2000s - the maverick[edit]

Without a steady recording contract, Hall's work in the subsequent decade became more sporadic. During 2000, he performed at Reading Jazz Club and at The Outsiders Festival in Oxford with John Ellis). He returned to Oxford in 2001 for a solo concert at The Jacqueline du Pré Music Building. In 2002, Hall performed a solo tour called "Moving The Mountain" which took in Didcot, London, Southend, Bristol, Reading, Oxford, Liverpool and a return to the Isle Of Lewis. He also performed at the Burning Shed Event in Norwich (in support of Industrial Blue, a compilation of his more industrially-inclined work released on the Burning Shed record label).

During 2003 and 2004 Hall recorded two as-yet-unreleased song albums - Songs from the House Within and Precious Love. His next actual release, however, was Gothic Flamenco which was released on the Bronze Records label in 2005 and continued his eclectic instrumental approach. Hall performed live at the 2005 London Guitar Festival. In 2006, he produced a couple of self-released DVD recordings - the acoustic-based Guitarist and the more avant-garde Electric, both filmed by Peter Remke at the Hope & Anchor venue in North London.[7]

Since then, Hall has toured and played intermittently, now interspersing his instrumental pieces with original self-written folk songs. His latest release is the 2010 album Pyroclastic Flow, a fifteen-track guitar-only CD which explores most styles of guitar work. Five years in the making, the album was a collaboration with Hall's close friend Alistair Michie, the Scottish abstract painter. Hall commissioned Michie to paint the covers of the CD - although Michie died just before he could finish the paintings, they are still being used as album artwork as a posthumous tribute. Various other future GP Hall albums have been promised but not yet released - these include the all-acoustic Pure and a Delta blues record. Recently, he has been gaining attention from a new audience by showcasing video clips of his playing on YouTube.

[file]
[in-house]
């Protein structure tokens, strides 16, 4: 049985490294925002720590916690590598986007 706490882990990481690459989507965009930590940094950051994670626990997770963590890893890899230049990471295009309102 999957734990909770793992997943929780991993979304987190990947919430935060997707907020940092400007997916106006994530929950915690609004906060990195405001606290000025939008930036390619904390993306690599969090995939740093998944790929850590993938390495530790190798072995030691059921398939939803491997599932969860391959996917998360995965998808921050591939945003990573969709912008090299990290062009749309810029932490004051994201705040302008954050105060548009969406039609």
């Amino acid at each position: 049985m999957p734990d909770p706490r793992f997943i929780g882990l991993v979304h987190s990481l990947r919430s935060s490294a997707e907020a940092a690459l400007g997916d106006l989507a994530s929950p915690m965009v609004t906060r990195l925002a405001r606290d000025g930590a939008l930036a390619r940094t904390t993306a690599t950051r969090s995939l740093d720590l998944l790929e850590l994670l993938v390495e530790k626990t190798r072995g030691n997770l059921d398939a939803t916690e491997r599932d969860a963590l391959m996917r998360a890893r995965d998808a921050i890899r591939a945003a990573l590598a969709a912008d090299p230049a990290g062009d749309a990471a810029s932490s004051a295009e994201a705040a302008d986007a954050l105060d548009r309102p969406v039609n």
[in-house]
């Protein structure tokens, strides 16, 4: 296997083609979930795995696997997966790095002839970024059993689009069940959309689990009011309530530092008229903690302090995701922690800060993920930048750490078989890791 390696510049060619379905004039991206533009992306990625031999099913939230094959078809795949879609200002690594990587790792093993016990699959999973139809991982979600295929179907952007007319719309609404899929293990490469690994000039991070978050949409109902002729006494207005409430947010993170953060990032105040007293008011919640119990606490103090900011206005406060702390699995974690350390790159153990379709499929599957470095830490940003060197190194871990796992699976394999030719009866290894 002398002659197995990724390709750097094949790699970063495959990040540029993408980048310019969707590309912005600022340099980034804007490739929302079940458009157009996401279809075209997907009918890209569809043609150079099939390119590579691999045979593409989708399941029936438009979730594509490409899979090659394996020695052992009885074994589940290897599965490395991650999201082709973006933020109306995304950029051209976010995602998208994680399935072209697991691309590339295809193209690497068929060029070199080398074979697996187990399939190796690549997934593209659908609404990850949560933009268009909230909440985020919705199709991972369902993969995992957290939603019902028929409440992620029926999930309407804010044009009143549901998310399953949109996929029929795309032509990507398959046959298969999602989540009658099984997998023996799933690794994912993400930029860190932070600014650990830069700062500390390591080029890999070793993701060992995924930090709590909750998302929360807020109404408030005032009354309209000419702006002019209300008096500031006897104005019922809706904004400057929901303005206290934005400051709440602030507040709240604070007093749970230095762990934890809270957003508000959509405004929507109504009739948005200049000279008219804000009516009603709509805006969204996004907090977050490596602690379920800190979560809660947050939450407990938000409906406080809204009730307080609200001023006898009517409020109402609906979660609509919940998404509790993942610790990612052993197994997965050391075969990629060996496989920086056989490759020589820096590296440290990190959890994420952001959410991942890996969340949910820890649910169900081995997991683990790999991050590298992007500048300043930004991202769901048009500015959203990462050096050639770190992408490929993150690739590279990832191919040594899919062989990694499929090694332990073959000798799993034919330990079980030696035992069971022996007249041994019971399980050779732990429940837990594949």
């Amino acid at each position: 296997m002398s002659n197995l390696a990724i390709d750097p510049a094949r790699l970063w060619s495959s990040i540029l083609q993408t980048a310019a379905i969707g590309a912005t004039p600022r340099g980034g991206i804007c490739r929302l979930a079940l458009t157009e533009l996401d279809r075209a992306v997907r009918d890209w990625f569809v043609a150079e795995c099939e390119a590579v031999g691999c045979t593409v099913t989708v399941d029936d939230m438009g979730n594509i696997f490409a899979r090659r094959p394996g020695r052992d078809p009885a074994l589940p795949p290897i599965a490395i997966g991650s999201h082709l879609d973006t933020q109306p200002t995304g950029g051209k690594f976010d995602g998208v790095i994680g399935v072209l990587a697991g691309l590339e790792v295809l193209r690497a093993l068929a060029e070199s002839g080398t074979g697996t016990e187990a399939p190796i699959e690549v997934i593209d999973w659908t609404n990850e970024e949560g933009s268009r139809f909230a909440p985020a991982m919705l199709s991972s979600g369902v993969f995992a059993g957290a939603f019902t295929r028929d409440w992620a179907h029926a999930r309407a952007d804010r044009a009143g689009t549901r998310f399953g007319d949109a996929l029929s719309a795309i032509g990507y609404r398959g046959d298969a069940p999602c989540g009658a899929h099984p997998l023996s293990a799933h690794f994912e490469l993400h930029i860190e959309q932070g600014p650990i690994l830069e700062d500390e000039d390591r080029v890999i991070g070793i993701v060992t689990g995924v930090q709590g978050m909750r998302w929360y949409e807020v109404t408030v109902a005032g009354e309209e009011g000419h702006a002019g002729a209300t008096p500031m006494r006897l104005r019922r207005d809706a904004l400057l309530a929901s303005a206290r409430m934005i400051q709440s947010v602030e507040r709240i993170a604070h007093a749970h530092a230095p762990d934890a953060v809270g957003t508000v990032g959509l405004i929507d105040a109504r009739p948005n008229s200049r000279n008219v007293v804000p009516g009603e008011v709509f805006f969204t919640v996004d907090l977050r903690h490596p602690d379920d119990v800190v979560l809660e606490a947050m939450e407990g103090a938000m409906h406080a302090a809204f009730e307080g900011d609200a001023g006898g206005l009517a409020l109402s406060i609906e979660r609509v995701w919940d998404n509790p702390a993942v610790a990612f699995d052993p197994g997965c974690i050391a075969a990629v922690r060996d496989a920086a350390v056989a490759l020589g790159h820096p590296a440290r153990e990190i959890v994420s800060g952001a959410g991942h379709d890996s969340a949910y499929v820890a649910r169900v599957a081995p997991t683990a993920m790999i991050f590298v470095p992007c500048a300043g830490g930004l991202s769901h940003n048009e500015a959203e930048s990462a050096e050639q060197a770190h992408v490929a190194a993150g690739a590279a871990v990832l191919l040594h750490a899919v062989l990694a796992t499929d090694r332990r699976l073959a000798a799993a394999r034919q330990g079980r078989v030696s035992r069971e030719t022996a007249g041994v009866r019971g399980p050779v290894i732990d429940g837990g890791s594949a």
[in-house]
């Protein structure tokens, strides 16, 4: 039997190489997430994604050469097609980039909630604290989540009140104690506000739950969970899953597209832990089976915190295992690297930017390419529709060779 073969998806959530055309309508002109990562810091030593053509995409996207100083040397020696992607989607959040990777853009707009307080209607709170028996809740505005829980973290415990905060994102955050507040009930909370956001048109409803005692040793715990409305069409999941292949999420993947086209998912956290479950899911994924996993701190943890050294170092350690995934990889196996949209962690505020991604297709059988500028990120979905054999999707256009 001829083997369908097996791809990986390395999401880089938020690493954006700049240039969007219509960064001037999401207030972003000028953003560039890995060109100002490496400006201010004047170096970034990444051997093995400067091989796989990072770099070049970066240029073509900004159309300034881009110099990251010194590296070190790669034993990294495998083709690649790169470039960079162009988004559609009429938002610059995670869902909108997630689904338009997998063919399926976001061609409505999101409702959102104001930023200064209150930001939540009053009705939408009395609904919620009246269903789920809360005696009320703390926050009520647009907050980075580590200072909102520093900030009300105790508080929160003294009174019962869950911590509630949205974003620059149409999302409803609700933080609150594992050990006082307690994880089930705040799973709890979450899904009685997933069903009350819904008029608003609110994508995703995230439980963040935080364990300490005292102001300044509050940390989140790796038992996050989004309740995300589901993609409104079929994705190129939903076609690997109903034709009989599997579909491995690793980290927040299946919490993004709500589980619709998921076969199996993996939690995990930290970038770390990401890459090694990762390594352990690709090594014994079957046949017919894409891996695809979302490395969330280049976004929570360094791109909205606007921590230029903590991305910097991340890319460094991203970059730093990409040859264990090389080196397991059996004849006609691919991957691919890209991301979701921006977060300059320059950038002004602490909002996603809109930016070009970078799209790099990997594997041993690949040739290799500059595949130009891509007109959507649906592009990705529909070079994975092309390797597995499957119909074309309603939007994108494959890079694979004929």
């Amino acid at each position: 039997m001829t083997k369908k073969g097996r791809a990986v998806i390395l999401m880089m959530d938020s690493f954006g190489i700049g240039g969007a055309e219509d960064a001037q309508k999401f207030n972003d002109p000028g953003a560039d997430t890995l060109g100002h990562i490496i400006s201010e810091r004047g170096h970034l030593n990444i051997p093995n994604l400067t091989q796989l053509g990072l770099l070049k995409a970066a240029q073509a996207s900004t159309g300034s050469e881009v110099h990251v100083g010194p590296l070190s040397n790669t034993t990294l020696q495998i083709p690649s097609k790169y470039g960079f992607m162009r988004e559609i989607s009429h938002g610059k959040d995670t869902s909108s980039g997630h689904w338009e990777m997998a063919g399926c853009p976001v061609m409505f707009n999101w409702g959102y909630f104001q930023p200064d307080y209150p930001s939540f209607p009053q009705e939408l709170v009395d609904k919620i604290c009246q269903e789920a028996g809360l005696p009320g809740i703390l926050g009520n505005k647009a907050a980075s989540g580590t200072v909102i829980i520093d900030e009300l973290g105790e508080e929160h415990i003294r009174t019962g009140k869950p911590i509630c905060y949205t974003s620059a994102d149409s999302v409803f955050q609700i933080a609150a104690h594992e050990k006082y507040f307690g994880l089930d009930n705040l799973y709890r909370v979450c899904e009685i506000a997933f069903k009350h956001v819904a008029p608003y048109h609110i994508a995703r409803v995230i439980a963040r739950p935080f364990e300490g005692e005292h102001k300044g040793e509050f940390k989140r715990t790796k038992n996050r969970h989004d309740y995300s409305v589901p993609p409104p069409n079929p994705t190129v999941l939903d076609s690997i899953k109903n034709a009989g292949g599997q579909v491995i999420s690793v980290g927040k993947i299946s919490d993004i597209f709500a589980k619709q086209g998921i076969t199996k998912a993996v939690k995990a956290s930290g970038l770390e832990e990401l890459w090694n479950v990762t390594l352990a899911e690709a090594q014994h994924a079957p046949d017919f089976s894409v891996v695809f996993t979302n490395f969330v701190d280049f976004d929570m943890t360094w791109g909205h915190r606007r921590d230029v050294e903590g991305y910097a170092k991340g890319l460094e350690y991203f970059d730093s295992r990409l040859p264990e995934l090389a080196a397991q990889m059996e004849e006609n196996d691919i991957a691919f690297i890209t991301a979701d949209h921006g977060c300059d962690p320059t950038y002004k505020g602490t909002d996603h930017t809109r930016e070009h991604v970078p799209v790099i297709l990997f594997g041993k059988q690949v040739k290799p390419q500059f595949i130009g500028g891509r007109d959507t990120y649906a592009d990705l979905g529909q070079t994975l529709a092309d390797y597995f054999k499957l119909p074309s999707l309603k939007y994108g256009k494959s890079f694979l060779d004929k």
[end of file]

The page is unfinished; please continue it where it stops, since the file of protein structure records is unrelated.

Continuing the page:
Hall has worked with (among others) Lol Coxhill, Paul Rutherford, Jeff Clyne, John Ellis and Lyn Dobson.[2]

Discography (selected)[edit]


  • The Estates (1972 Prototype Records)
  • Manifestations (1975 Prototype Records)
  • Colors (Movements) (1986, Kenwest)
  • Imaginary Seasons (1995, River Flow Productions)
  • Figments Of Imagination (1996, Future Music Records)
  • Mar Del Plata (1997, Future Music Records)
  • Marks On The Air(1997, Esoteric Binaural Label) - live album
  • Steel Storms (And Tender Spirits) (1998, Future Music Records)double CD
  • Each A Glimpse (And Gone Forever (1999, Esoteric Binaural Label) - mixture of studio and live tracks
  • Industrial Blue (2002, Burning Shed)
  • Gothic Flamenco (2005, Bronze Records)
  • Pyroclastic Flow (2010 Imaginary Music)

(Note that the majority of GP Hall's catalogue has consisted of short-run release albums which have been deleted fairly quickly, meaning that many recordings of individual pieces have been re-released on subsequent recordings.)

appearance on various artist compilations[edit]

  • Colors (The Collection) (1986, Kenwest)
  • Eclectic Guitars UP6 (Unknown Public)


  • Electric (2006, self-released)
  • Guitarist (2006, self-released)


  1. ^ a b c d e f GP Hall entry in International Who's Who in Popular Music, Volume 4, page 212 (published by Routledge, 2002) -also viewable via Books
  2. ^ a b GP Hall entry at All About Jazz, retrieved 28 October 2008
  3. ^ a b c "Gig Reviews - G.P. Hall, John Lloyd, Jon Leadbeater, Rob Palmer" on BH One (Bournemouth Music Site)
  4. ^ a b Description of Industrial Sound Sculpture on Techniques page of GP Hall website, retrieved 28 October 2008
  5. ^ a b c d Sound on Sound Magazine feature on GP Hall by Mark Prendergast in Sound On Sound magazine, April 1989 (hosted on GP Hall's homepage), accessed 3 May 2009
  6. ^ a b c d e in Avant Magazine: Feature on GP Hall in Avant Magazine, October 1997 (hosted on GP Hall's homepage), accessed 3 May 2009
  7. ^ Review of GP Hall's DVD Showcases at the Vortex Jazz Club website, accessed 3 May 2009

External links[edit]